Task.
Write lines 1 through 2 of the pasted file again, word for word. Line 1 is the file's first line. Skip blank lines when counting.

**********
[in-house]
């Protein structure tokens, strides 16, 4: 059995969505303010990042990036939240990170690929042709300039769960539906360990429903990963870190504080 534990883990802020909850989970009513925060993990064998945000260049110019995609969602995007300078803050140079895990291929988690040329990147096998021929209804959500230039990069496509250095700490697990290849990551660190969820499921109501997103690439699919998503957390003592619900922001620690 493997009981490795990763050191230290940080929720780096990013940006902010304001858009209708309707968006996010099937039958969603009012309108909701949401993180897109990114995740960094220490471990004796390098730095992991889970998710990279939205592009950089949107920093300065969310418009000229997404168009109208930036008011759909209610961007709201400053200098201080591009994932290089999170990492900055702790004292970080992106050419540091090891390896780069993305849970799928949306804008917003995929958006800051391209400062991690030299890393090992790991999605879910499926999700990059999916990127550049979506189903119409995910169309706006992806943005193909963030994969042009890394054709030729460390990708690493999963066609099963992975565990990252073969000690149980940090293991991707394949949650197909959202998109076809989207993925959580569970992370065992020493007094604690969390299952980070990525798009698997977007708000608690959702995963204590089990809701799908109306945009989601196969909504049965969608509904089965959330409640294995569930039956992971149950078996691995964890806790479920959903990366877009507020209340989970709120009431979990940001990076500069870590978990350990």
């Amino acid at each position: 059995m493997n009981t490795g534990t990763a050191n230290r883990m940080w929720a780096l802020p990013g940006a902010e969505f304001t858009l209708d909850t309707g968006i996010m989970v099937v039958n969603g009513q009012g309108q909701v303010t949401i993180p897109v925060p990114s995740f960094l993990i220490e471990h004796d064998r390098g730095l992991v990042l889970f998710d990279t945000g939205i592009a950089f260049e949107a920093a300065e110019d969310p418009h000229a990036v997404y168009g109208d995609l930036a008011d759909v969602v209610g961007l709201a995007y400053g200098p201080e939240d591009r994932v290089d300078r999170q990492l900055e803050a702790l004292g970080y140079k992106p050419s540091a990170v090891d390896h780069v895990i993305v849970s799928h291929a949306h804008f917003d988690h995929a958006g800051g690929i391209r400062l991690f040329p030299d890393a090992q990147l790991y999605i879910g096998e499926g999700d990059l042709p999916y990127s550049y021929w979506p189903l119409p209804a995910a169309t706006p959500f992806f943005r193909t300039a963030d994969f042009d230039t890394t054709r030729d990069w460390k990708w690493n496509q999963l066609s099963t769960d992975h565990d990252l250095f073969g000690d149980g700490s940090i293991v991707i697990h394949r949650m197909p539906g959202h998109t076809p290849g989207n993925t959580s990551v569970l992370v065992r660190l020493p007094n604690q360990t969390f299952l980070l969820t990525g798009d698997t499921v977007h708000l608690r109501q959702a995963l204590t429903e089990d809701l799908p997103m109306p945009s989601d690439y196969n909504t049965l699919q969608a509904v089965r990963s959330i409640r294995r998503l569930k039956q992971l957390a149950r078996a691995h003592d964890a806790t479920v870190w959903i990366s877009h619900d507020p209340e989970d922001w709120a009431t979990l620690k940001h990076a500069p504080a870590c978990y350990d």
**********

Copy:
[in-house]
């Protein structure tokens, strides 16, 4: 059995969505303010990042990036939240990170690929042709300039769960539906360990429903990963870190504080 534990883990802020909850989970009513925060993990064998945000260049110019995609969602995007300078803050140079895990291929988690040329990147096998021929209804959500230039990069496509250095700490697990290849990551660190969820499921109501997103690439699919998503957390003592619900922001620690 493997009981490795990763050191230290940080929720780096990013940006902010304001858009209708309707968006996010099937039958969603009012309108909701949401993180897109990114995740960094220490471990004796390098730095992991889970998710990279939205592009950089949107920093300065969310418009000229997404168009109208930036008011759909209610961007709201400053200098201080591009994932290089999170990492900055702790004292970080992106050419540091090891390896780069993305849970799928949306804008917003995929958006800051391209400062991690030299890393090992790991999605879910499926999700990059999916990127550049979506189903119409995910169309706006992806943005193909963030994969042009890394054709030729460390990708690493999963066609099963992975565990990252073969000690149980940090293991991707394949949650197909959202998109076809989207993925959580569970992370065992020493007094604690969390299952980070990525798009698997977007708000608690959702995963204590089990809701799908109306945009989601196969909504049965969608509904089965959330409640294995569930039956992971149950078996691995964890806790479920959903990366877009507020209340989970709120009431979990940001990076500069870590978990350990």